The spectacle had clouded the landscape, and the calm joy in which my soul delighted, before having seen the little men, had also disappeared; sad, I stayed there for a long time, endlessly repeating to myself: “thus there is a proud country where the bread is called cake, a delicacy so rare that it is enough to cause an absolutely fratricidal war!”


Un cheval de race
par Charles Baudelaire

A Thoroughbred Horse
Translated & as interpreted
from the French by Allen Hagar

She is bein' led.  Even though she, (and eating poetry), may be delicious!  Time and Love have grieved with their claws and thus have cruelly taught her (our only daughter), what each moment and each embrace take from freshness and youth.

It is indeed ugly.  She is "fer" me, an "aunt," a stake, a cut of meat, a spider, if you like a skeleton even; but she is also refreshing, bewitching, quintessential!  In a team, she is well-esteemed.  In short, she is exquisite. 

Time could not break the sparkling harmony of her gait, or the indestructible elegance of her frame.   Love could not spoil the sweetness of her child-like breath; and Time combed nothing from her abundant mane where arose in tawny fragrances all the frenzied vitality of the South of ancient France:  Nîmes, Aix, Arles, Avignon, Narbonne, Nice, o to lose cities blessed by the Sun, lovely and charming!

Whether Time and Love have vainly bit her with bare white teeth, they have diminished none of the vague but eternal charm of her homely bosom; a Parisian flat. 

Broke perhaps, but not broken, and always the heroine, she makes one think of those Thoreau bred mares that the eye of a true lover recognizes (even in pairs), while hitched to a “just married” carriage or enslaved to a heavy wagon. 

And then she’s so sweet and so fervent!  She loves as one loves in the fall; one might say that the approach of winter lights in her heart a fire anew, and the servility of her tenderness is never a tiring thing.

---November 13, 2016 

Une Charogne
by Charles Baudelaiire

Translated by Allen Hagar

Do you, my precious soul, recall what we had seen,
            This warm sweet summer morning,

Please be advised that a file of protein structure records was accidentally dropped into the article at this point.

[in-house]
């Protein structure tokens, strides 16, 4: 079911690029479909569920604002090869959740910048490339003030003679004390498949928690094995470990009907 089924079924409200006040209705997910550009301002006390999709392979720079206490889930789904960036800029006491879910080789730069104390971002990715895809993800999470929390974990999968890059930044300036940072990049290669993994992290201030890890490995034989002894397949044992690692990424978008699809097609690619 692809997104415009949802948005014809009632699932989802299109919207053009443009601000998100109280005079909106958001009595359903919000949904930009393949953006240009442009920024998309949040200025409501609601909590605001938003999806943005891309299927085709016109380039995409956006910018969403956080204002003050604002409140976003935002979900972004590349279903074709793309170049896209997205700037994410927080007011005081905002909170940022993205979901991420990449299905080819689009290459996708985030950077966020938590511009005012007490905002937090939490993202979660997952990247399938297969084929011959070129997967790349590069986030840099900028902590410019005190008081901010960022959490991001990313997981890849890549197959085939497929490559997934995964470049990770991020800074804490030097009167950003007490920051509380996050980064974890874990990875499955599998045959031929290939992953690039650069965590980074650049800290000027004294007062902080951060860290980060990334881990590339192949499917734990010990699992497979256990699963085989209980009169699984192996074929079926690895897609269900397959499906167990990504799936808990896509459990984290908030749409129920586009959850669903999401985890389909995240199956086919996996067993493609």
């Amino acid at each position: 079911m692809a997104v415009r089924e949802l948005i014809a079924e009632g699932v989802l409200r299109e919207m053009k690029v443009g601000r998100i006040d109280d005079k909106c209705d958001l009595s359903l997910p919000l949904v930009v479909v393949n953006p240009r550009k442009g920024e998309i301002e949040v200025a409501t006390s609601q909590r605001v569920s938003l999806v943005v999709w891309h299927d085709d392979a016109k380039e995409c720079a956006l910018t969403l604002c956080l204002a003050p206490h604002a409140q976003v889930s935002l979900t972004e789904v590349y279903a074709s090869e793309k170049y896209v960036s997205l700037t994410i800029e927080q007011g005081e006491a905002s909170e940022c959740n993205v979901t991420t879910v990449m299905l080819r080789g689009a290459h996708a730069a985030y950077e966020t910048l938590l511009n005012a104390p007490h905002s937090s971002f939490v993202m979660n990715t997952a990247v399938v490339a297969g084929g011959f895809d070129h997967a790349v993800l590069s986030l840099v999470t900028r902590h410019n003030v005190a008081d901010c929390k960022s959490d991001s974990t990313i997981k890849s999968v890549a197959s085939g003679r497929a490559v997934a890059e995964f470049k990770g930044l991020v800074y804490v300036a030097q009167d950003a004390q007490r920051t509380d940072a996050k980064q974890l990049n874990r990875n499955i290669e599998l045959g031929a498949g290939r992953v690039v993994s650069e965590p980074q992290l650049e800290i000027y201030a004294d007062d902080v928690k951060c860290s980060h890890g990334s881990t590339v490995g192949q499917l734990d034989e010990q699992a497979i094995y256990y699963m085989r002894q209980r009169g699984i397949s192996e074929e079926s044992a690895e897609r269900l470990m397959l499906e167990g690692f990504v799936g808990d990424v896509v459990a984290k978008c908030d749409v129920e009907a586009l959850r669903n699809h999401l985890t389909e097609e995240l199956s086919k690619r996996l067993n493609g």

When in a byway there was on display a repugnant
Carrion spread upon a bed of gravel,

With legs in the air, like a woman in heat,
            Burning and sweating its venom,
And opened in a cynical yet nonchalant manner
            Its belly full of terrifying scents.

 The sun shone upon this putrefaction,
            In order to bake it right here,
And give one hundredfold back to Mother Nature
            All that she had joined together.

And the sky watched over the proud carcass
            A summer flower in bloom.
The stench was so strong, that soon upon the grass
            You too felt faint with illness.

Flies buzzed about that putrid stomach,
            As black battalions swarmed in a mass
Of larvae, which floated more like a heavy flow
            Than like a worn-out living coat.

All this fell, then rose, as if ocean waves,
            Or as one breathes to shout,
We had said that the body, inhaling a sigh,
            Lived on through multiplication.

And this foreign world returned a strange music,
            Like running water or the wind,
Or the grain that a thresher with a rhythmic motion
            Sifts and turns in his hand.

Forms disappeared and were no more than a dream,
            Like a draft that is slowly begun,
Upon the forgotten sheet, and that the artist completes
            Only through a memory.

So from beside the outcropping an anxious dog
            Watched us with a malicious eye,
Spying for when to take back from the skeleton
            The morsel that she had left behind.

--And you will be the twin of this disgust,
            Of this vile and horrific infection,
 Star of my eyes, sun of my nature,
            You, my angel and my passion!

 Yes!  Such you will be, O queen of grace,
            After the last sacraments,
When you will go, under the grasses and surreal blossoms,
            Languishing slowly amongst the bones.

Then, O my beauty!  Please say to the vermin
            Who will eat you with their kisses,
That I have watched over the form and divine essence
            Of my decomposing love!

                                                                                       ---May 16, 2016

Le Squelette laboureur

by Charles Baudelaire

translated by Allen Hagar


Planted between rows of anatomy
Follow these dusty quays
Where many a cadaverous book
Sleeps like an old mummy

Are designs of which the gravity
And the knowledge of an old artist
Whatever subject made him sad
Spoke of Beauty

We see then, that which makes complete
These mysterious horrors